Geist: Time's choice could prove inspired

Dr. Geist's weekly Law Bytes column is back (Toronto Star version, homepage version) with some reflections on Time Magazine's selection of "You" as the person of the year. Starting from the premise that the choice may ultimately be viewed as the tipping point when the remarkable outbreak of Internet participation that encompasses millions of bloggers, music remixers, amateur video creators, citizen journalists, wikipedians, and Flickr photographers broke into the mainstream, Dr. Geist focuses on how governments and policy makers might assess how they fit into the world of a participatory Internet and user-generated content. He argues that it can do so by focusing on the three "C’s" - connectivity, content, and copyright.

p2pnet: The Pirates of Osan has an interesting article about commercial infringement in South Korea, and how the major labels, studios and "software manufacturers" tend to have their priorities misplaced by seeming to be focused on non-commercial sharing.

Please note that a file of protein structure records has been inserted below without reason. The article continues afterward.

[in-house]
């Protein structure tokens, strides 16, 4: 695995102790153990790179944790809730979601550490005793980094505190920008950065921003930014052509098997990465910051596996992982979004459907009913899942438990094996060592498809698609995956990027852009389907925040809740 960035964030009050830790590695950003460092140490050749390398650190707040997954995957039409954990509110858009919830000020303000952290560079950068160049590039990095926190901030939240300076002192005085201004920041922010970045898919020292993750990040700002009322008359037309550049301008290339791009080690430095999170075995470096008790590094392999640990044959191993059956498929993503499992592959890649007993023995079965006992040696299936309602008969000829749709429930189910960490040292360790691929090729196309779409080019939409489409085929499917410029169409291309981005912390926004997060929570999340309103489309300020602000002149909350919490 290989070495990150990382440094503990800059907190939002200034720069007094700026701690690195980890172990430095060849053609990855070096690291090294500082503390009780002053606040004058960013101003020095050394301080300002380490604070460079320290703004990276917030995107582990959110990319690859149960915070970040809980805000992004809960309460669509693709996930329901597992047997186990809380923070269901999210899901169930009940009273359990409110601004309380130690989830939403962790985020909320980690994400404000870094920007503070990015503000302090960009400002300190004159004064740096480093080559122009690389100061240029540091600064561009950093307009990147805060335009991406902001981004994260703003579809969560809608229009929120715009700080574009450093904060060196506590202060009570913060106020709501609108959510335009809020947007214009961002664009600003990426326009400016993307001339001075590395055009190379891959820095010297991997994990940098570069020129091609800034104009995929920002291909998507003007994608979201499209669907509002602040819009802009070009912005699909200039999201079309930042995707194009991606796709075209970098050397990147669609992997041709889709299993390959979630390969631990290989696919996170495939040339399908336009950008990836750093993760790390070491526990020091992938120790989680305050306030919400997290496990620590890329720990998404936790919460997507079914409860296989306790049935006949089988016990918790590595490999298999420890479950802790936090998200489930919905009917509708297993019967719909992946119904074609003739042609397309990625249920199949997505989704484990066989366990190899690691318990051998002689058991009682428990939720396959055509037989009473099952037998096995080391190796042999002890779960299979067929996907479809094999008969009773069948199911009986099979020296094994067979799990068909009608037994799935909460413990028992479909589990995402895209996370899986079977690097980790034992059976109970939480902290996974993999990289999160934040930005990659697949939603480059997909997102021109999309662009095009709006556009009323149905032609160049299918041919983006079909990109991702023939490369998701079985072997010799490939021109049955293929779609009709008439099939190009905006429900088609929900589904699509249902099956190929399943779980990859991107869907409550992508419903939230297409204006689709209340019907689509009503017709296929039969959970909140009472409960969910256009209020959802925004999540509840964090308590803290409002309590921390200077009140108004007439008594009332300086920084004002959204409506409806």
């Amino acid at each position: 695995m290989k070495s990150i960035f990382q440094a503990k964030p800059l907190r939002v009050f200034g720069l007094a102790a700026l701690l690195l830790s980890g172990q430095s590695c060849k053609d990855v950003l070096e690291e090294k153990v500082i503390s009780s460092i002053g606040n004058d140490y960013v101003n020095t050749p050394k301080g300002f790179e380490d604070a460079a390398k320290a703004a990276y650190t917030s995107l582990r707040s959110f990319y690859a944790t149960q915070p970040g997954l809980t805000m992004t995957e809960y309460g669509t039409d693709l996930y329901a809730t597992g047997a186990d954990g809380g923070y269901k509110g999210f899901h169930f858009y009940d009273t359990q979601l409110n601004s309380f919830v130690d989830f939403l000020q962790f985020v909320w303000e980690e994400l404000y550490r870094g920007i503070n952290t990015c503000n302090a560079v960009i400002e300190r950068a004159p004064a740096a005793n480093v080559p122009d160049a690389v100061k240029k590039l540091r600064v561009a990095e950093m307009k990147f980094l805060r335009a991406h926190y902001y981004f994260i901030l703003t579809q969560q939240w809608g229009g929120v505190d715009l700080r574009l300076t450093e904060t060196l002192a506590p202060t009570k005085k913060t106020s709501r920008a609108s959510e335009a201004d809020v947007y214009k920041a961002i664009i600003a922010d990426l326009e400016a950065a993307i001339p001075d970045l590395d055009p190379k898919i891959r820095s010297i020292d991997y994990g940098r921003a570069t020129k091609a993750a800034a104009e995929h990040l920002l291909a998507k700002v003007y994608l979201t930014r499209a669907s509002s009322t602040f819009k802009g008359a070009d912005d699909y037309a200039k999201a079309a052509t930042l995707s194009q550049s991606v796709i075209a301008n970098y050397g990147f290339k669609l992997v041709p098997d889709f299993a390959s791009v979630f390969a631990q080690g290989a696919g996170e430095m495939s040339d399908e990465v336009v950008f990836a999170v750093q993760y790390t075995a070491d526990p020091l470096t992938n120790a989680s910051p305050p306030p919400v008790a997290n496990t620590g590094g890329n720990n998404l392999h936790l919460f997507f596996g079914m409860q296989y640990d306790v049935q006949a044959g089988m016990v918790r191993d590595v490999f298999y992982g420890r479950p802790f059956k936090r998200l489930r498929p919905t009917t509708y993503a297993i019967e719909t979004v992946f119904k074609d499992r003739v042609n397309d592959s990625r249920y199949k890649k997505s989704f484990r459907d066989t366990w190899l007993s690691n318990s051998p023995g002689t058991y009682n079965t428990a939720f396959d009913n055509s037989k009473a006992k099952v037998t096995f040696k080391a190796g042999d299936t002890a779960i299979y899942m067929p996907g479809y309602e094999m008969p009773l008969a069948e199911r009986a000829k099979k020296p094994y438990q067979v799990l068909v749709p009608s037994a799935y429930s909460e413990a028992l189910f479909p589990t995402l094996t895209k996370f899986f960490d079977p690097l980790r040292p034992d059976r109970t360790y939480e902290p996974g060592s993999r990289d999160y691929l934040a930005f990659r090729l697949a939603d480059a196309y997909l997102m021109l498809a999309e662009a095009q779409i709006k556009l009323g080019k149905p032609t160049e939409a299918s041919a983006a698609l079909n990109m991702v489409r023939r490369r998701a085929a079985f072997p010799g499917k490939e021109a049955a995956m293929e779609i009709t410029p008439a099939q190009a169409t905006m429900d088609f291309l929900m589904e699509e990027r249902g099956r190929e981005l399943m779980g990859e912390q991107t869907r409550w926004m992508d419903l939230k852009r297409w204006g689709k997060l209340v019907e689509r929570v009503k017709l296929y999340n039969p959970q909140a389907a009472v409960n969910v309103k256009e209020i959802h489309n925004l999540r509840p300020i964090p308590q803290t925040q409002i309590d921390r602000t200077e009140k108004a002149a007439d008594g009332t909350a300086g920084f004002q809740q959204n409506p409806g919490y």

Public Domain Day 2007

New years day is an important day to celebrate as it is also Public Domain Day, the critically important time of the year when the public domain grows. Creativity always builds on the past, and access to that past is ensured only through a vibrantly growing public domain.

Wallace McLean has posted a list of only a few of the creators whose works have after long last entered into the public domain.

With so much material "out of print" (not commercially available) when technology could make that concept obsolete, and with so many more average citizens having the technology to more easily participate in culture, it is far past time to be considering simplifying and reducing the term of copyright to more quickly enrich society.

New Years: Chronology of Canadian Copyright Law

As 2007 fast approaches I have tried to document key changes in Canadian copyright over the last century, starting from before Canada even had our own Copyright Act separate from the British Act. Contrary to the ludicrous lobbying efforts of the legacy recording industry in Canada, the first all-Canadian copyright act was in 1921 and not 1908. As the chronology will make clear, the Canadian Copyright Act is also a document that has seen radical changes over the years, with much of what we currently think of as Copyright coming out of the 1980's.

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